At Intel we support employees being their full authentic selves, because that’s when true creativity and innovation is possible. Meet Miki Demeter, a security researcher for Open Source in the Intel Product Assurance and Security (IPAS) group, and an openly transgender employee.
When Miki first joined Intel in 2007, she was not out. Starting at Intel she says “It was really difficult. I had been out for over a decade, but never at work. I tried to be very normal looking. When I did finally come out at work, I was leaving my old Intel group and transitioning to my new position at IPAS.”
Miki recalls her experience with HR, saying “I was really surprised at how many really supportive HR people I’ve been able to talk to over the last couple of years.” She then individually told her coworkers. “Every single woman said ‘you aren’t telling us anything we don’t already know’ and every single man was like a deer in the headlights and had no clue. I had kept myself very separate from people at work and pushed people away and was never really part of the team until I came out. Once I came out everything changed.”
“The way that it’s made me feel over the last two or three years here at Intel has changed drastically in the way that I feel about myself and the way that I feel about my work. I’m much more connected to the people that I work with.”
This connection to her work is important. As a security researcher, it is Miki’s job to ensure that Intel ships products without security vulnerabilities. “It takes a lot of relationship building because we look at things differently than most software development teams. Software Development teams are interested in getting the product to market. We’re interested in seeing them put the product out in a way that minimizes risk to Intel. So while we all want the same thing, we come at it from different directions.”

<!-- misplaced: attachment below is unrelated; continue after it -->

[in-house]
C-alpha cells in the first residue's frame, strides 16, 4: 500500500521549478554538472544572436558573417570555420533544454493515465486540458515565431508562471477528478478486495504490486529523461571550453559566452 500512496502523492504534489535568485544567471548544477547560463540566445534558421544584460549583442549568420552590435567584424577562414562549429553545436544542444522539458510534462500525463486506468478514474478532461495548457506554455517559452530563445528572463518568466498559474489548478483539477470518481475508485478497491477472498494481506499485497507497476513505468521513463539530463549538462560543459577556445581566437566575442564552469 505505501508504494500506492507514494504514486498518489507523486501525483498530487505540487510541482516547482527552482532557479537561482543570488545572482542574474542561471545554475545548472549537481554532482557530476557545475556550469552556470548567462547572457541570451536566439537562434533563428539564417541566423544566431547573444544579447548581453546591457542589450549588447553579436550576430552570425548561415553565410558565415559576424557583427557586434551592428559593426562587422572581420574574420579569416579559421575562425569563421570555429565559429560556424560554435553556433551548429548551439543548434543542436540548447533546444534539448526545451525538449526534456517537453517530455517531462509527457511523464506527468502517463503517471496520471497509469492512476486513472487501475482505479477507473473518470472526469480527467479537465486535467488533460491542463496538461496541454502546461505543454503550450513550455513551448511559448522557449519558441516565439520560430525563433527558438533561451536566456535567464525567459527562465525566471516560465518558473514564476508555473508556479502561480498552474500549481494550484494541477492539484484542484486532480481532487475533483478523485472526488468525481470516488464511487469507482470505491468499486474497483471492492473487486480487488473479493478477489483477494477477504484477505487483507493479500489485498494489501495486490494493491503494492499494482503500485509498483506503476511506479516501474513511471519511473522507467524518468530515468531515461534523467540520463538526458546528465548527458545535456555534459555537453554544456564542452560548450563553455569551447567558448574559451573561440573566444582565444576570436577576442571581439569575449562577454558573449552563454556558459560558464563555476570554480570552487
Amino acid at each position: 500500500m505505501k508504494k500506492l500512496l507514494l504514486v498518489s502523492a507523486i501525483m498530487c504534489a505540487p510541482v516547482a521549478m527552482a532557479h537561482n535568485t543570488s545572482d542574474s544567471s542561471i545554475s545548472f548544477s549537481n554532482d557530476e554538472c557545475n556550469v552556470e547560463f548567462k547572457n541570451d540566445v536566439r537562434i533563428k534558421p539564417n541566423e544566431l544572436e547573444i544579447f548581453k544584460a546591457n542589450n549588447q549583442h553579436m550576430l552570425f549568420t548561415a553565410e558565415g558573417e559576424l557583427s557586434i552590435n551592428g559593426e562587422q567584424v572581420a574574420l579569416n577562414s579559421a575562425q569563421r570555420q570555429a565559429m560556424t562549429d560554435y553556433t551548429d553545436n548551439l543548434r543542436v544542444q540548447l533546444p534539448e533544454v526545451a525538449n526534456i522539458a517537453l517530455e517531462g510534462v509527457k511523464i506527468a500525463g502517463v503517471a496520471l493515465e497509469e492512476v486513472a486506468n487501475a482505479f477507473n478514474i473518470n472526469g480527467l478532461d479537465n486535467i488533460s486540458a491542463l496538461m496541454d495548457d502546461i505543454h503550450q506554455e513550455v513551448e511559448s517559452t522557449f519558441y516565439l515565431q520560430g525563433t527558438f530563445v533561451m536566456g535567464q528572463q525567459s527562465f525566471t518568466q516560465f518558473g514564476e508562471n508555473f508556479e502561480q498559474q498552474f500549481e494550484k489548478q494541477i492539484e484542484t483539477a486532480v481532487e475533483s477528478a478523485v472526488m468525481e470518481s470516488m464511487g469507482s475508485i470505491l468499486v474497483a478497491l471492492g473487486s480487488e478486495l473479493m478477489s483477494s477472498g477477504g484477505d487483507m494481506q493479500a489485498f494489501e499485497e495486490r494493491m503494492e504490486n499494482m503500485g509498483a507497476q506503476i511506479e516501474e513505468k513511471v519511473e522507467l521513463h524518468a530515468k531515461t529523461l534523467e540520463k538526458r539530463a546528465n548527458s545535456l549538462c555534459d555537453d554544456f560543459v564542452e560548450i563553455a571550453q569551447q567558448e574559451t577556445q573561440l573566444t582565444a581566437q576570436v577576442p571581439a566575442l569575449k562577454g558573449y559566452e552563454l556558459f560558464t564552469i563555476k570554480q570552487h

Her colleagues call her “the hardest working woman in security,” and she certainly is. Outside of Intel, Miki is currently sitting on the board of directors for three 5013c organizations, including the Diana Initiative whose goal is to encourage diversity and support women pursuing careers in information security, and she serves as a Technical Evangelist for Women Who Code. Outside of the tech space, she is on the board of directors for the Vernonia volunteer fire department, where she used to serve as a volunteer firefighter, and she also breeds and raises Irish Wolfhounds—sitting on the board of directors for the Irish Wolfhound Club of America. “I have true work-life balance because I’m doing so many other things that I’m very passionate about and driven to do and then I can come into work and I can be very passionate about the work that I do here.”
When asked if she has any advice for others, Miki said “Coming out is a personal choice, and as long as you’re comfortable with it, that’s great. But if you’re not comfortable, don’t worry. There’s no time schedule for when you have to come out.” Miki herself didn’t come out at the workplace until working for Intel, and even then she waited a few years. But now, she says, “I cannot think of a single place I have worked in my career that treats everyone with respect and embraces diversity and inclusion like Intel. And it’s not just on the surface. There is a deep, continuous acceptance and respect for everyone embedded throughout the entire company.”